April 13, 2014

Measuring the World by Daniel Kehlman

When I see that I haven't posted since last October, I feel as though I've been in some kind of gap in the time-space continuum. I have read books, but maybe not very good ones or maybe I just haven't had the bandwidth to post about them.

This was a really good book, by a young Austrian writer. He fictionalizes the lives of 19th century explorer/scientist Alexander Humboldt (the Humboldt current) and brilliant mathematician Carl Gauss. The novel revolves around their meeting at a conference, with Gauss a hilariously reluctant participant because he just wanted to stay home, whereas Humboldt traveled all around the world.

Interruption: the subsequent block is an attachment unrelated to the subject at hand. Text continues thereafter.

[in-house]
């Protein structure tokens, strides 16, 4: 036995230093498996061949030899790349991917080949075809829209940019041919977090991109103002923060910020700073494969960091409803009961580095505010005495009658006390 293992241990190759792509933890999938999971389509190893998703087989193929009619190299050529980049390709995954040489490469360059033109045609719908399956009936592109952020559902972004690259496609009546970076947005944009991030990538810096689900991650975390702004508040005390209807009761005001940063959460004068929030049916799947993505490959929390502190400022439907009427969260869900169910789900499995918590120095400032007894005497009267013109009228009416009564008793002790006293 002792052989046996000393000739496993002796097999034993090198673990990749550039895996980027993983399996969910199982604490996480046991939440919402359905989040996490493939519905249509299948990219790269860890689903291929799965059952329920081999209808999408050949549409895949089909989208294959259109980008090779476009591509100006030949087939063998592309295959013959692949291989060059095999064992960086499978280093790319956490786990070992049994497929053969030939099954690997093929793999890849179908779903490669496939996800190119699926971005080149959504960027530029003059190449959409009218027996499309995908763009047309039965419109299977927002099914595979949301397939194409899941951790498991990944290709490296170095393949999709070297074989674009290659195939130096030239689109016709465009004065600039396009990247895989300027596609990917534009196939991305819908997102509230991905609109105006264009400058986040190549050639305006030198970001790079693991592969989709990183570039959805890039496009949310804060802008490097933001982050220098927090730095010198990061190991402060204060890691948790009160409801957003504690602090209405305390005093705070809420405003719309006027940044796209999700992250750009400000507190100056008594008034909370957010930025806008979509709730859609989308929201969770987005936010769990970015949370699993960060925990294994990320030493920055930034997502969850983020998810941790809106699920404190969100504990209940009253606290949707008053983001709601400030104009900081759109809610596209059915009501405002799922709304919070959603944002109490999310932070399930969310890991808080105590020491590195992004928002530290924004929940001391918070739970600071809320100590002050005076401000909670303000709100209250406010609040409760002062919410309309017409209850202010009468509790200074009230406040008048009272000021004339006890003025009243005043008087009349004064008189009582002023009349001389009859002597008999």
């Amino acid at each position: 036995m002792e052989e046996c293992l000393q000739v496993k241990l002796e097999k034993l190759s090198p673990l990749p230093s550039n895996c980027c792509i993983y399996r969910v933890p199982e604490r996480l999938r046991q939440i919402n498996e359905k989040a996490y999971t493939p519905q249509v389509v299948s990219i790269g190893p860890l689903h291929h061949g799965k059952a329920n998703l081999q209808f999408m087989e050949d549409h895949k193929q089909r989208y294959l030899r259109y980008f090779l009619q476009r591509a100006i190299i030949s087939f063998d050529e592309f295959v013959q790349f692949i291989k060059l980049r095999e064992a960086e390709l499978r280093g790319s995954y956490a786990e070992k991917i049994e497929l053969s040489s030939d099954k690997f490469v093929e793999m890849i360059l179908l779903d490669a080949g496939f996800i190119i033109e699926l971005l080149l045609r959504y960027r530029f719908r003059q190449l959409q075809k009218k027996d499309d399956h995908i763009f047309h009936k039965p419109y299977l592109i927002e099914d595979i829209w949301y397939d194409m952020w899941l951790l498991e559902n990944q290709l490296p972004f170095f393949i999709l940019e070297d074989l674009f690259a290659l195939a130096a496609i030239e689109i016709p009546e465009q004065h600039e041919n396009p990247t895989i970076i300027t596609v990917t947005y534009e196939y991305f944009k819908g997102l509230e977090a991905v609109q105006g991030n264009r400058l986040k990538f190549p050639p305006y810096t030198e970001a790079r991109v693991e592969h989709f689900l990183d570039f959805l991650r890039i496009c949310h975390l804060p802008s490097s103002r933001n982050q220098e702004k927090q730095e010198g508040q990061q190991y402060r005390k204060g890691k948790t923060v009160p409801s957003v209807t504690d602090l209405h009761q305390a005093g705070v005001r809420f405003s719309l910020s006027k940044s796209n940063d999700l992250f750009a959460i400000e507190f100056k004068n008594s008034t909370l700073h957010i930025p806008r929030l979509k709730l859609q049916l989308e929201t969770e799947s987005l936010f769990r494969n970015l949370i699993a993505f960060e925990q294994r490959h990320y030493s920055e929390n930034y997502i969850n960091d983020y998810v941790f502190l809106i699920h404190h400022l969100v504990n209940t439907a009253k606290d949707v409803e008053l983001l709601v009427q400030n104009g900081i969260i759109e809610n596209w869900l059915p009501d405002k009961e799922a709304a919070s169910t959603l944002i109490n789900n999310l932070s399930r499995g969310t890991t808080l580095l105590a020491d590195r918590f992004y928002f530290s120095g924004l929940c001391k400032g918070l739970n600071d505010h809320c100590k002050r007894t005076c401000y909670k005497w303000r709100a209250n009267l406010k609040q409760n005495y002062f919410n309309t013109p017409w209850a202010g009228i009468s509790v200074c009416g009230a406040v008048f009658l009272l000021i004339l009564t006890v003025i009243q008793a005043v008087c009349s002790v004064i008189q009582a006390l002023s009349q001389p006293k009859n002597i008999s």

There are a lot of interesting ideas about the nature of genius, curiosity, measurement, and how new things are discovered. The author draws fascinating pictures of life in the 19th century, almost unbelievably harsh.

I haven't yet looked up the lives of these two men on Wikipedia, but I'll be interested to do so to see how much of the book is true. This book would make a fabulous movie if it hasn't already been made into one. I couldn't put it down. It's smart and funny.

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